Another great show from the Wellington Improv Troupe is due to start soon, a nine week soap opera, and I’ve been having a bunch of fun making some publicity material for it.
My bit of the project started with a half-hour photo shoot (that half hour included setting up the lights and photographing about 7 performers in different combinations). Then there was the real work of making online banners and icons, fliers and an A0 poster for the venue window. I love playing with retro design, but the 1980s when the show is set ain’t quite a classic era yet – the challenge was to evoke a ‘design essence’ of 1982, but not in such a way that it’s going to be mistaken for merely accidental old fashioned styling. The design also needed to let the possible audience know this will be more comedy melodrama than serious exploration of New Zealand education in the Muldoon years.
If you are in Wellington on a Wednesday during August and September, you should definitely come to the Fringe Bar and check out the
poster show for yourself!
One pleasure of working digitally is the endless ability to tweak or completely change your images, without affecting the original or worrying about matching dried out paint. This caricature/portrait was part of a poster for a long-gone show. However, I liked the character and his polite anxiety too much to abandon him, so spent the afternoon developing the image further. For some reason I was thinking “archaeologist taking a bad snapshot of himself in a mysterious cave”. Not sure why . . .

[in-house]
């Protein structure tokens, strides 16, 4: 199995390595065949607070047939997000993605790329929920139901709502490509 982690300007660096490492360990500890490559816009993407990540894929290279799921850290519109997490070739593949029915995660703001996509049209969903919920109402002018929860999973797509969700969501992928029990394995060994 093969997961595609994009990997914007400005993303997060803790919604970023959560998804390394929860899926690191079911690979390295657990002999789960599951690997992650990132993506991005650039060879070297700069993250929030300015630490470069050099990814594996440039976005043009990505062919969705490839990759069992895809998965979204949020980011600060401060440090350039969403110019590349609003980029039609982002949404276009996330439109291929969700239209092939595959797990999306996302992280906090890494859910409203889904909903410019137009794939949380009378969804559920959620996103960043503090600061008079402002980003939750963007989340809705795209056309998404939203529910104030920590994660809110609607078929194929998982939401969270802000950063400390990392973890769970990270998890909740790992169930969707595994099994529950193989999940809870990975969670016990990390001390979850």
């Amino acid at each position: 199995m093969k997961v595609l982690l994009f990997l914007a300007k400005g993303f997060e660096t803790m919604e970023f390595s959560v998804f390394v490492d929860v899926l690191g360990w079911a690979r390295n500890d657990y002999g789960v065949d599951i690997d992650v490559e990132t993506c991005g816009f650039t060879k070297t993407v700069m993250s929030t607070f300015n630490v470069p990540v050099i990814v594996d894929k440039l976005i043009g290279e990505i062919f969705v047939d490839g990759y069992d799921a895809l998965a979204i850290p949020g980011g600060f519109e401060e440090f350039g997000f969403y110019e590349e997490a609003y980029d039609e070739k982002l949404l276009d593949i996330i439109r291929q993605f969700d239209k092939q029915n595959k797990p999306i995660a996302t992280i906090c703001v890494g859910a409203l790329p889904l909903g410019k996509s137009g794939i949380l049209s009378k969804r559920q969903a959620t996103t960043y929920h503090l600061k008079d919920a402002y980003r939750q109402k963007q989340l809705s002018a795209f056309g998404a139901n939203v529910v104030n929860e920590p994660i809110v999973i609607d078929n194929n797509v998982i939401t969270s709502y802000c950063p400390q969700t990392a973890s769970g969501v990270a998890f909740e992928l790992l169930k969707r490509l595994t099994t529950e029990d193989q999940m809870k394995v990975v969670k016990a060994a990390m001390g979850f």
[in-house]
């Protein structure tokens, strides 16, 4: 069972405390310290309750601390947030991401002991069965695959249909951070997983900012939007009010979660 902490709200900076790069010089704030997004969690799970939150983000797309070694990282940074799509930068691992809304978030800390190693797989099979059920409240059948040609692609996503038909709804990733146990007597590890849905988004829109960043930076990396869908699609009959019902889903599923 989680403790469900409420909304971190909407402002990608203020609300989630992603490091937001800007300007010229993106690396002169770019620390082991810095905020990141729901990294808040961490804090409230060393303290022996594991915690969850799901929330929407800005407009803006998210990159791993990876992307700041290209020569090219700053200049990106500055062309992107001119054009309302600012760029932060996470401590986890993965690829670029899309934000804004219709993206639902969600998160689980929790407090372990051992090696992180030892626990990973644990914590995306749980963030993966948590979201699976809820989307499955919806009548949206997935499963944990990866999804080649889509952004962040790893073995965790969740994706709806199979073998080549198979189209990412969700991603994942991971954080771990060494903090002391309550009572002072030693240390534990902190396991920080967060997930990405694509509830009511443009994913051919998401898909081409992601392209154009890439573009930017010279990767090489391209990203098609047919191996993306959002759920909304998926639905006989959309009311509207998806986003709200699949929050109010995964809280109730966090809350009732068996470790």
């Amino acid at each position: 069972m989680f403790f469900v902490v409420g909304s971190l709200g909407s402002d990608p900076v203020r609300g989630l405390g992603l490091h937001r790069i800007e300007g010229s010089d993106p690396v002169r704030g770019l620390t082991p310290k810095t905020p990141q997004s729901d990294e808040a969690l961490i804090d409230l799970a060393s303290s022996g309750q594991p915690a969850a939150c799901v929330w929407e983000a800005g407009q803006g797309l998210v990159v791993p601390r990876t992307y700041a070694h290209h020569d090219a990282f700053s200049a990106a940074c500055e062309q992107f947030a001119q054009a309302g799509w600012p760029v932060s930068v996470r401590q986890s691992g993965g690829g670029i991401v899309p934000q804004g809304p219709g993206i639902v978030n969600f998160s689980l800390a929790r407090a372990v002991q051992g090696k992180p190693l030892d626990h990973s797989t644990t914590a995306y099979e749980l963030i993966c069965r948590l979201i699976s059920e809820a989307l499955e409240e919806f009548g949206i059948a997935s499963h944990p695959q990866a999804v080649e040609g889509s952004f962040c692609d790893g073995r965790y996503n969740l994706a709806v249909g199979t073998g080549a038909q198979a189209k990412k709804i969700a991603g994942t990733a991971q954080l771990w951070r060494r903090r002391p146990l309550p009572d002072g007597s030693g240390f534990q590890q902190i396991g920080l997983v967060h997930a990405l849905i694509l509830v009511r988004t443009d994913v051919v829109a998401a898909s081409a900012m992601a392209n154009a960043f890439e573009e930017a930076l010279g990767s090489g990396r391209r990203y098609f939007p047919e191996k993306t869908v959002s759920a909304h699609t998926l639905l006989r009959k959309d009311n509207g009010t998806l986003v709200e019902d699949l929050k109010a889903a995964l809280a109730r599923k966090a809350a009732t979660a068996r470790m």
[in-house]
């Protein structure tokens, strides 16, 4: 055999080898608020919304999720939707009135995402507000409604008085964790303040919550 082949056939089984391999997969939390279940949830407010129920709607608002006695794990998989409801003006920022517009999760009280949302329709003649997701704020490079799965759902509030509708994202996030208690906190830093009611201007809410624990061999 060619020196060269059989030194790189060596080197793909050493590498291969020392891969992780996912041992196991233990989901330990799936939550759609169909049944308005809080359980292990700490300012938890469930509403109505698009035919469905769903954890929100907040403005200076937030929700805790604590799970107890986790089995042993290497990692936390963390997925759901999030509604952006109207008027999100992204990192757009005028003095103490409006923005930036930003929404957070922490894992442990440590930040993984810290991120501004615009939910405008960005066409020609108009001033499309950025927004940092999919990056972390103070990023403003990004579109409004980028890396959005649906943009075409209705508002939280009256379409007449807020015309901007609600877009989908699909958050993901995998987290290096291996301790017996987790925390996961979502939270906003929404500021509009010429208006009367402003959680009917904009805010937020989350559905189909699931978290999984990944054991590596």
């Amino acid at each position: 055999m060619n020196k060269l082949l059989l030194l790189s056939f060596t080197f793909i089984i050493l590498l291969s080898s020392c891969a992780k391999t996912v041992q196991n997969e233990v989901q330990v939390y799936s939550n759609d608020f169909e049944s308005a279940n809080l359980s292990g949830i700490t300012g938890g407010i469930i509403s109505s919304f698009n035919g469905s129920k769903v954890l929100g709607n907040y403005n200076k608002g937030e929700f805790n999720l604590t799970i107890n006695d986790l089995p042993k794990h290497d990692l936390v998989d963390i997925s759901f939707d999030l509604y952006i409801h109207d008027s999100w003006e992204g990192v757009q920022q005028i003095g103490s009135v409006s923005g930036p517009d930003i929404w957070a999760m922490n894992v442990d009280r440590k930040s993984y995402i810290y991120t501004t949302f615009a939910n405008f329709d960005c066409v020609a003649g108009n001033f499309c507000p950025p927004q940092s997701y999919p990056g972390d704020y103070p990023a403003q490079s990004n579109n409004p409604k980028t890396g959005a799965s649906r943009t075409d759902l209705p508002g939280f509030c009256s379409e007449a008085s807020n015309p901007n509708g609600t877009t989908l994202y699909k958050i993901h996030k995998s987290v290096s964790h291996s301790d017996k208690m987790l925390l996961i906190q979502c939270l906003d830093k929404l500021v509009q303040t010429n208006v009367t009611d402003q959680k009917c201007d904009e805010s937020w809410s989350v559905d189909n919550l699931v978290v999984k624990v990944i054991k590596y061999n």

The background is abstracted from holiday snapshots taken in Karnak, the foreground image digitally painted using a Wacom tablet.
Work is play, at least when I’m doing a posters for a comedy show.
Play is work too of course. Working to a design that starts as a very definite idea inside someone else’s head can be an interesting challenge. Descriptions are slippery. Provided images are never quite right. Then there are the elements that must be included whatever the aesthetics, such as show times and sponsors logos.
This time, tweaky bits included a slightly cut-off arm that had to be drawn in, and logos for beer that needed to be faded off one of the jumpers. For the second poster, getting the requested ‘splash’ shape looking right was oddly tricky, and the situation was not helped when the puppy ate the digital tablet pen halfway through the project.
For all that, nothing beats the “ooo, I did that” thrill of walking past my work posted up postersize.